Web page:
Okay, I admit; this feels a little like cheating.
Every new post Mr. Spenser writes, I read. He teaches basically the same content I do, and the same kinds of kids. When I read some success, or struggle, he’s had, it helps me reflect and think about what’s working, or not, in our classroom.
So, the cheating part comes when I read one of his posts, and I want you to read it, too, word for word:
See, I know you, my students, can have these great discussions, too. I know there’s more to you than superficial posturing. I know you have a lot on your mind.
So–when we have an entry task, I will remind you again:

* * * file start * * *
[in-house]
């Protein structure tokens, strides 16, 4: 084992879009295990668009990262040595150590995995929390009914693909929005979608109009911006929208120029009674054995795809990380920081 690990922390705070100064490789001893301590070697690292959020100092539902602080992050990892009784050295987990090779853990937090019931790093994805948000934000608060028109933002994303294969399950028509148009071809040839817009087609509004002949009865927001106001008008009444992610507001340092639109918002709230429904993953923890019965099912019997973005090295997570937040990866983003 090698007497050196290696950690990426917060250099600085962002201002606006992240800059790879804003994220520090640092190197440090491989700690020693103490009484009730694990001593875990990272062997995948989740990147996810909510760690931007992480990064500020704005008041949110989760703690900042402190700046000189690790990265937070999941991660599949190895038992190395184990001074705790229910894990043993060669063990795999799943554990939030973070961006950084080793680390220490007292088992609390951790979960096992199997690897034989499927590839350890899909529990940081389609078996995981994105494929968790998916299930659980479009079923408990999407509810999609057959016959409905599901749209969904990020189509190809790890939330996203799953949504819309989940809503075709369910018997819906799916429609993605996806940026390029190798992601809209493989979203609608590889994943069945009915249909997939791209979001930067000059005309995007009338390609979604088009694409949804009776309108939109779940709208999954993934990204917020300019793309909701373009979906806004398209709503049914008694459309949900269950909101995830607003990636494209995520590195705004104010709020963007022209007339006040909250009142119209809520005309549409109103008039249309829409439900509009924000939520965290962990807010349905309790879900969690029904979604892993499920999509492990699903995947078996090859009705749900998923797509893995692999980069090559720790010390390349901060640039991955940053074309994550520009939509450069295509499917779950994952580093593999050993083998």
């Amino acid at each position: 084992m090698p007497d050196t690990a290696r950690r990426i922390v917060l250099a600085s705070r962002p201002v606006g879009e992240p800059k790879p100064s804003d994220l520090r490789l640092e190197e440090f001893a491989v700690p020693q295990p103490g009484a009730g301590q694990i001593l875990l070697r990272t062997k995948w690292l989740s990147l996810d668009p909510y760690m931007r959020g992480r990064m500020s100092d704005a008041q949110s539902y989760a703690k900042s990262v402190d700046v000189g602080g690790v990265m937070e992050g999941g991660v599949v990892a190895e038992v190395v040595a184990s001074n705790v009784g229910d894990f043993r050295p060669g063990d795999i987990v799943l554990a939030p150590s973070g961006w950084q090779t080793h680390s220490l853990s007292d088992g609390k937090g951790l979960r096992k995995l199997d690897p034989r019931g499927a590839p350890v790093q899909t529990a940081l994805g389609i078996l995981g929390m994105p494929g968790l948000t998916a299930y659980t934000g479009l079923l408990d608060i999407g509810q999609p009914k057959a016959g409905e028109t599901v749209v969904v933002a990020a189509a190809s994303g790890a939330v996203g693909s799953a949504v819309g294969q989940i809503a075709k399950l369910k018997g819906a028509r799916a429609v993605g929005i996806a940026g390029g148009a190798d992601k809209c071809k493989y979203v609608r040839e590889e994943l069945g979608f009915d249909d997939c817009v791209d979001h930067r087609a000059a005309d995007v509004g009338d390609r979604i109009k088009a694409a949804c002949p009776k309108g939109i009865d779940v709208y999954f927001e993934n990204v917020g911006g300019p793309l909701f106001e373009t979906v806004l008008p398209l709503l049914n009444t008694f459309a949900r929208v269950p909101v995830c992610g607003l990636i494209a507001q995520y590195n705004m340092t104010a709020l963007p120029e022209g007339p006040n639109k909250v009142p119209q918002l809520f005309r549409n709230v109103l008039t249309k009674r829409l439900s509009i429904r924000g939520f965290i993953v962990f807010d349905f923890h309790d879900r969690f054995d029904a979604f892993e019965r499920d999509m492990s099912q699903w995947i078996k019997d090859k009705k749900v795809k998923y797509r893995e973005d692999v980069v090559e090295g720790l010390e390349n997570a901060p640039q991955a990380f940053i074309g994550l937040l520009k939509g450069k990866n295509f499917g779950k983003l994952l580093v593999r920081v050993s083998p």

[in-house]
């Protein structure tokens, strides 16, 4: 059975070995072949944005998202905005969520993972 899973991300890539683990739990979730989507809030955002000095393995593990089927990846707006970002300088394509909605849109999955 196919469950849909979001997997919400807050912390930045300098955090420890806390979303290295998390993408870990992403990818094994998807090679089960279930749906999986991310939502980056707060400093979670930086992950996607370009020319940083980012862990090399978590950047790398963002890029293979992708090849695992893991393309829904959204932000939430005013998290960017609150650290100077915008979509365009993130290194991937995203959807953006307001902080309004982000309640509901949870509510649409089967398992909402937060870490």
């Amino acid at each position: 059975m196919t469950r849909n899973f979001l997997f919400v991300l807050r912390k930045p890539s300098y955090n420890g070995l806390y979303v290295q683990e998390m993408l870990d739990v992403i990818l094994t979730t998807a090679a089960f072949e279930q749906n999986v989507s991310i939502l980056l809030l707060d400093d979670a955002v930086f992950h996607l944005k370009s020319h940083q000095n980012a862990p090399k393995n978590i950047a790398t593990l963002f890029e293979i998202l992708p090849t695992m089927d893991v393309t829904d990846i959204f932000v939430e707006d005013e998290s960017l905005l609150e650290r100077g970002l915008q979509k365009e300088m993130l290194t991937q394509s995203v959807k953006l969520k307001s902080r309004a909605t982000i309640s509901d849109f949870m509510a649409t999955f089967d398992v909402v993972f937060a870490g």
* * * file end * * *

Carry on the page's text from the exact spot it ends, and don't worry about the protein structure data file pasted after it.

Let yourself think, and let others think. Like Mr. Spenser said, thinking doesn’t always look like working, but if you’re talking to others and not allowing them to think/work, then you’re not working. You know who you are.
When you are thinking, write it. The connections happen when we talk about our thoughts. We always do. There is hardly a moment when we don’t share out our thoughts about the entry task question, or we don’t take it someplace for our learning.
I hate to see good brain cells go to waste.